Monday, May 02, 2011

Book Review: The Sacred Journey

Today's book review is a) on a Monday- cuz I feel like it and that whole "being organized on the blog in the new year" thing has started to cramp my style.  I can't hack it.  This is another from The Ancient Practices Series I've been working through reviewing.  There are eight total in the series and this is the fourth I've reviewed.

The Sacred Journey
by Charles Foster

The Sacred Journey is from the eight book series, "The Ancient Practices."  I have been enjoying this entire series quite a bit and looked forward to this installment on the practice of pilgrimage.  Foster uses anecdotes from his life and the lives of those around him, as well as examples from the Bible to outline why we should consider pilgrimage, ideas of where to go and some of the hardships and joys along the way.  He is a seasoned pilgrim with plenty of experience to back up what he is bringing forth.

Since I was a child, I have longed to take a pilgrimage in the Holy Lands (I know, I wasn't a normal child.)  This book stirred up all those emotions in me within the first chapter.  I have begun to yearn anew for that sort of sacred journey. I enjoyed his inclusion of information on the pilgrimages made by those in religions other than Christianity.  Often, we try to segregate ourselves and only compare our religious discipline to that of other Christians.  In actuality, many of the spiritual practices and disciplines that are practiced in the Christian faith are also practiced in others.  Sometimes the others are doing a far better job at it than we are.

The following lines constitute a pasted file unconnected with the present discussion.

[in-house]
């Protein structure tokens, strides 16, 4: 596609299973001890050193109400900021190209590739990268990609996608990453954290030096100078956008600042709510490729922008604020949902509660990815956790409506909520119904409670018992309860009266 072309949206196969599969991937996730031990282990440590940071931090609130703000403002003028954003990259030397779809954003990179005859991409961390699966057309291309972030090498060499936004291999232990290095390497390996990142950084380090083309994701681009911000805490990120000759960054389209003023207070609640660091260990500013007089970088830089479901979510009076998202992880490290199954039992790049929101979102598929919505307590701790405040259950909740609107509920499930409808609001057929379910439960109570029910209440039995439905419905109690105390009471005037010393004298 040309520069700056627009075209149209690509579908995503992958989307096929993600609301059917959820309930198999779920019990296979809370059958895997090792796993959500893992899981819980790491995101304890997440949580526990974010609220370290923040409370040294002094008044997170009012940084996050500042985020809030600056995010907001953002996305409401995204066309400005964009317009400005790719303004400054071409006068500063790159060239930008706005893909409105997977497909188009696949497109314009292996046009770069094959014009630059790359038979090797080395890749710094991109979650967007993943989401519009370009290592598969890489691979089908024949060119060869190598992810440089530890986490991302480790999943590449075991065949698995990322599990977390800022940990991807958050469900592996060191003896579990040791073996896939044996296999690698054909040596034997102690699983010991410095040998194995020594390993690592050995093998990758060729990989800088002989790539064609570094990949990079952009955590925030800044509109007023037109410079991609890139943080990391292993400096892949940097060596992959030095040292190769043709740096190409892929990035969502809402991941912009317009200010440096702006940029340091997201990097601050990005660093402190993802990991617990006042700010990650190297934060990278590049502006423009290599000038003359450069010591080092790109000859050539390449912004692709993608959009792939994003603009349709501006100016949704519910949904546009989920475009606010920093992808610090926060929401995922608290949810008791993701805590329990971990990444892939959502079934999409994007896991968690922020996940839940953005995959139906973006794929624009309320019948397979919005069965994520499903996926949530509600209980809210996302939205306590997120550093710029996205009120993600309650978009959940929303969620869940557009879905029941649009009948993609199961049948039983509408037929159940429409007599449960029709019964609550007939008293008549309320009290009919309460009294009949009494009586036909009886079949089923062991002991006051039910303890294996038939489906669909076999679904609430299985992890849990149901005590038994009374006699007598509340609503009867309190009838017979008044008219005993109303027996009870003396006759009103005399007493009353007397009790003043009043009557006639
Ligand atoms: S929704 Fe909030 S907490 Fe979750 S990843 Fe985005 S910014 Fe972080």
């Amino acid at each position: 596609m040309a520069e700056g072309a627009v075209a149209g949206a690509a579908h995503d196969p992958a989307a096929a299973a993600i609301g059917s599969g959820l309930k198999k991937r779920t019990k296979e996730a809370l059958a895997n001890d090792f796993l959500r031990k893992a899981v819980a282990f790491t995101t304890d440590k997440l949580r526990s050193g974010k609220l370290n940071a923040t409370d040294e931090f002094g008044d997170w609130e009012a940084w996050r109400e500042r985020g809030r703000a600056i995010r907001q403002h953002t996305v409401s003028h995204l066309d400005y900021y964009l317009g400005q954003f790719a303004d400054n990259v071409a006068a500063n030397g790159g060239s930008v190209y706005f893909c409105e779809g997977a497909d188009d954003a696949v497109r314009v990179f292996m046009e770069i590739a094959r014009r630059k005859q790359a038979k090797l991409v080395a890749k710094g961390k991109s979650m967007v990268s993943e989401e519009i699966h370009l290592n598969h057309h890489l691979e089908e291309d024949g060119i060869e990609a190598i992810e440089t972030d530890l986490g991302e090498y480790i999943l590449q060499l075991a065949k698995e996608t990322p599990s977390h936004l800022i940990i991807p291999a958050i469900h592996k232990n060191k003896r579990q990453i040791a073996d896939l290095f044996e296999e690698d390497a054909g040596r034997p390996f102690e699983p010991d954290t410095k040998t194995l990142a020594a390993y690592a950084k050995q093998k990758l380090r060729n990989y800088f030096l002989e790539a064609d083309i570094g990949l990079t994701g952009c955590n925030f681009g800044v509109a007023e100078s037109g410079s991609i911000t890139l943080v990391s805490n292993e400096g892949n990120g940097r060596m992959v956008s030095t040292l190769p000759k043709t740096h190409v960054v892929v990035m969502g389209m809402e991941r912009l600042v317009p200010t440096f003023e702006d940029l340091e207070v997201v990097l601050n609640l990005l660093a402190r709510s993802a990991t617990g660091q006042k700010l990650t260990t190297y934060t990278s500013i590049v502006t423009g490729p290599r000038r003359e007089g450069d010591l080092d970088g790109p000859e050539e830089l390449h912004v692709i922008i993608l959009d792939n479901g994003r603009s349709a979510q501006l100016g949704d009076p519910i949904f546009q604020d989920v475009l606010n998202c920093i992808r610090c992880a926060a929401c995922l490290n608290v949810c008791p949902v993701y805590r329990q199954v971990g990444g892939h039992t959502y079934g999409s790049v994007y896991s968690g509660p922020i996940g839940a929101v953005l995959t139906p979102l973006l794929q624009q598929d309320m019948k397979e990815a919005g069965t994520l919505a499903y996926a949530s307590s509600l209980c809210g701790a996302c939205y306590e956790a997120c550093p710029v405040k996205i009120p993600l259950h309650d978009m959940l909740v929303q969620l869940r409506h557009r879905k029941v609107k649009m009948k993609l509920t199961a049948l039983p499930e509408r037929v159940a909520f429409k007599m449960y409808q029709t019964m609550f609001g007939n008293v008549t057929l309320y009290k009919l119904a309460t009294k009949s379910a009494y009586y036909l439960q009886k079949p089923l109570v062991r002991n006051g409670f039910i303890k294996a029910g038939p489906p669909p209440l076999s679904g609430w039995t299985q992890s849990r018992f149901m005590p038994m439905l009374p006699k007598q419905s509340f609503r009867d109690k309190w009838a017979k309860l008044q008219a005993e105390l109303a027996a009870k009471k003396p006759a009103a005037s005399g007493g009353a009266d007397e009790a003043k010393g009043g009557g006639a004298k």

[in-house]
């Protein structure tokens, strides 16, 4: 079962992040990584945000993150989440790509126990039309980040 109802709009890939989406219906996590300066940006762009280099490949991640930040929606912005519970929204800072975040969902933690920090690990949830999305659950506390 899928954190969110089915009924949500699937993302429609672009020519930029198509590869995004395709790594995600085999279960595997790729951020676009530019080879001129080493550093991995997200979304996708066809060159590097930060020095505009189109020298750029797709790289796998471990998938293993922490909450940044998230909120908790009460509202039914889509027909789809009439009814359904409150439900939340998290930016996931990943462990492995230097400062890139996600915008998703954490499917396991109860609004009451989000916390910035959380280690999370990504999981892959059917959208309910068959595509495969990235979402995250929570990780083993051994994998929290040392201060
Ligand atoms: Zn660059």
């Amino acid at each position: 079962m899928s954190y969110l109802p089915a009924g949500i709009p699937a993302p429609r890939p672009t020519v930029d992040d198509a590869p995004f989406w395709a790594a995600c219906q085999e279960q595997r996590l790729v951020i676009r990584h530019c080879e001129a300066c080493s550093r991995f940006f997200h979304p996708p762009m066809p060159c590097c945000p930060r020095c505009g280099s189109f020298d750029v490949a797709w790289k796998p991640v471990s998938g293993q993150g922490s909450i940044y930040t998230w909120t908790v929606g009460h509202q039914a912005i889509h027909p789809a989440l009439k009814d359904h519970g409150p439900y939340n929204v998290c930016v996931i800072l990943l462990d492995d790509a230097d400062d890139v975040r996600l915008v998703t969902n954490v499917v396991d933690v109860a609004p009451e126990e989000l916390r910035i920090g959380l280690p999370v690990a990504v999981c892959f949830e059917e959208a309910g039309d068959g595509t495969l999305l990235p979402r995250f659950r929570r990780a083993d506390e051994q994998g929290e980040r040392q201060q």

That said, I found that there were parts of this book that were hard to follow.  They weren't confusing, but rather they felt redundant.  There were times it felt the author was rambling a bit about his own journeys to simply fill up space in the book.  Perhaps if I were setting off on or just returning from a pilgrimage, I'd have had more patience and attention span for these parts of the book.  Perhaps my husband, who has seen the Holy Land in person might get more out of it, being able to better visualize what the author is talking about.

All in all, while I found this to be the weakest of this series so far, it was still a worthwhile read that will wind up on my "keep" shelf.  I have a feeling there will be a day that I will pull it back off the shelf and be fed deeply by it.

To comply with new regulations introduced by the Federal Trade Commission, I need to mention that BookSneeze® has provided me with a complimentary copy of this book.

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